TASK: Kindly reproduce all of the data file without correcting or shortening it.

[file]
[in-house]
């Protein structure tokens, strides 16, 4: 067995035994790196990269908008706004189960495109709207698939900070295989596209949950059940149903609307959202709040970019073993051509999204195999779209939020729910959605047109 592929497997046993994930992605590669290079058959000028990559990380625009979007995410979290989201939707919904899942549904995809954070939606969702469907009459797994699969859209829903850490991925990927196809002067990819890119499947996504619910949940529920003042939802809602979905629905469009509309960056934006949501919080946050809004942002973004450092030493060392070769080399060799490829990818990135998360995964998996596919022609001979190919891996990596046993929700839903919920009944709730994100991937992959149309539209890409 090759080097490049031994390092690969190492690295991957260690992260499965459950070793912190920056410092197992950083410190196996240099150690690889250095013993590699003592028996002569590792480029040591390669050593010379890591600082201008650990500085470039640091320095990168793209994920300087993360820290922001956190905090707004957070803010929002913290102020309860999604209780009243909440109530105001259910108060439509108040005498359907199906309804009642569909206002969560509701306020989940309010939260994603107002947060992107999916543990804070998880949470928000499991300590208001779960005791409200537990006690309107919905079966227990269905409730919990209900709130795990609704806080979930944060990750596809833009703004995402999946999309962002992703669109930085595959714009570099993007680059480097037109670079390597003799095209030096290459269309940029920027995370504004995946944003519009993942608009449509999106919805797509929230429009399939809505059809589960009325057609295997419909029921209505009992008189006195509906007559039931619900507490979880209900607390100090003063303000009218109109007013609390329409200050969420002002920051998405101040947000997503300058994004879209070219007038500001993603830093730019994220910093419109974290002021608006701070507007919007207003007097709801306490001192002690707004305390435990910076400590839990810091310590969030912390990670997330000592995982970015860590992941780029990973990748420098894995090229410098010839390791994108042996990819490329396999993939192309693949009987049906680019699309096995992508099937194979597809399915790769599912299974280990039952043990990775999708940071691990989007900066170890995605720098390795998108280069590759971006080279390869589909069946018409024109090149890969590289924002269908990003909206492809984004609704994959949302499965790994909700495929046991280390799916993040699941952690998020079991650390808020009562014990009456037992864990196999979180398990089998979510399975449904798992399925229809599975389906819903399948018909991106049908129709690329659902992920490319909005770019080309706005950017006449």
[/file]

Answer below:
[in-house]
């Protein structure tokens, strides 16, 4: 067995035994790196990269908008706004189960495109709207698939900070295989596209949950059940149903609307959202709040970019073993051509999204195999779209939020729910959605047109 592929497997046993994930992605590669290079058959000028990559990380625009979007995410979290989201939707919904899942549904995809954070939606969702469907009459797994699969859209829903850490991925990927196809002067990819890119499947996504619910949940529920003042939802809602979905629905469009509309960056934006949501919080946050809004942002973004450092030493060392070769080399060799490829990818990135998360995964998996596919022609001979190919891996990596046993929700839903919920009944709730994100991937992959149309539209890409 090759080097490049031994390092690969190492690295991957260690992260499965459950070793912190920056410092197992950083410190196996240099150690690889250095013993590699003592028996002569590792480029040591390669050593010379890591600082201008650990500085470039640091320095990168793209994920300087993360820290922001956190905090707004957070803010929002913290102020309860999604209780009243909440109530105001259910108060439509108040005498359907199906309804009642569909206002969560509701306020989940309010939260994603107002947060992107999916543990804070998880949470928000499991300590208001779960005791409200537990006690309107919905079966227990269905409730919990209900709130795990609704806080979930944060990750596809833009703004995402999946999309962002992703669109930085595959714009570099993007680059480097037109670079390597003799095209030096290459269309940029920027995370504004995946944003519009993942608009449509999106919805797509929230429009399939809505059809589960009325057609295997419909029921209505009992008189006195509906007559039931619900507490979880209900607390100090003063303000009218109109007013609390329409200050969420002002920051998405101040947000997503300058994004879209070219007038500001993603830093730019994220910093419109974290002021608006701070507007919007207003007097709801306490001192002690707004305390435990910076400590839990810091310590969030912390990670997330000592995982970015860590992941780029990973990748420098894995090229410098010839390791994108042996990819490329396999993939192309693949009987049906680019699309096995992508099937194979597809399915790769599912299974280990039952043990990775999708940071691990989007900066170890995605720098390795998108280069590759971006080279390869589909069946018409024109090149890969590289924002269908990003909206492809984004609704994959949302499965790994909700495929046991280390799916993040699941952690998020079991650390808020009562014990009456037992864990196999979180398990089998979510399975449904798992399925229809599975389906819903399948018909991106049908129709690329659902992920490319909005770019080309706005950017006449």